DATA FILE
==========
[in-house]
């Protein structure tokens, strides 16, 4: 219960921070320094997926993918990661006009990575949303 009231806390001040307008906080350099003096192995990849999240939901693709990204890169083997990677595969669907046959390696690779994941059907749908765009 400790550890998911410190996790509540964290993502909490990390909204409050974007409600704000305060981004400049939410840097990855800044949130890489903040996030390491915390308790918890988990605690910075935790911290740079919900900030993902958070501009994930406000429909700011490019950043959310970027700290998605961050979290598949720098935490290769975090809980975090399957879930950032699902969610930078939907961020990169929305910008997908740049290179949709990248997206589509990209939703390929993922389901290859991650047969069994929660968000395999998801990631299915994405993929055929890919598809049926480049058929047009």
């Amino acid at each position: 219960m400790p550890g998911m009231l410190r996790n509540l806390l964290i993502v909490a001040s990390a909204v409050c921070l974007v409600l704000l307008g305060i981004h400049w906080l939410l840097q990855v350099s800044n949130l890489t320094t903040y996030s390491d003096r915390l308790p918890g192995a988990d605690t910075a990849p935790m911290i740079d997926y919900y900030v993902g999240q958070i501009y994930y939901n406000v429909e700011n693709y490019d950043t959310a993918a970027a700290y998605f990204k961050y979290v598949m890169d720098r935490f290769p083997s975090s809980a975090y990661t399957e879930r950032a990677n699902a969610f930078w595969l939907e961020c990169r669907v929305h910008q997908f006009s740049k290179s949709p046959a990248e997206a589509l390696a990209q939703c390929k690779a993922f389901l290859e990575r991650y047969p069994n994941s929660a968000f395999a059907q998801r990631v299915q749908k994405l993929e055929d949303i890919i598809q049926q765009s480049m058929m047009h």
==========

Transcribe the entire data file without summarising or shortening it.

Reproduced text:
[in-house]
């Protein structure tokens, strides 16, 4: 219960921070320094997926993918990661006009990575949303 009231806390001040307008906080350099003096192995990849999240939901693709990204890169083997990677595969669907046959390696690779994941059907749908765009 400790550890998911410190996790509540964290993502909490990390909204409050974007409600704000305060981004400049939410840097990855800044949130890489903040996030390491915390308790918890988990605690910075935790911290740079919900900030993902958070501009994930406000429909700011490019950043959310970027700290998605961050979290598949720098935490290769975090809980975090399957879930950032699902969610930078939907961020990169929305910008997908740049290179949709990248997206589509990209939703390929993922389901290859991650047969069994929660968000395999998801990631299915994405993929055929890919598809049926480049058929047009």
């Amino acid at each position: 219960m400790p550890g998911m009231l410190r996790n509540l806390l964290i993502v909490a001040s990390a909204v409050c921070l974007v409600l704000l307008g305060i981004h400049w906080l939410l840097q990855v350099s800044n949130l890489t320094t903040y996030s390491d003096r915390l308790p918890g192995a988990d605690t910075a990849p935790m911290i740079d997926y919900y900030v993902g999240q958070i501009y994930y939901n406000v429909e700011n693709y490019d950043t959310a993918a970027a700290y998605f990204k961050y979290v598949m890169d720098r935490f290769p083997s975090s809980a975090y990661t399957e879930r950032a990677n699902a969610f930078w595969l939907e961020c990169r669907v929305h910008q997908f006009s740049k290179s949709p046959a990248e997206a589509l390696a990209q939703c390929k690779a993922f389901l290859e990575r991650y047969p069994n994941s929660a968000f395999a059907q998801r990631v299915q749908k994405l993929e055929d949303i890919i598809q049926q765009s480049m058929m047009h």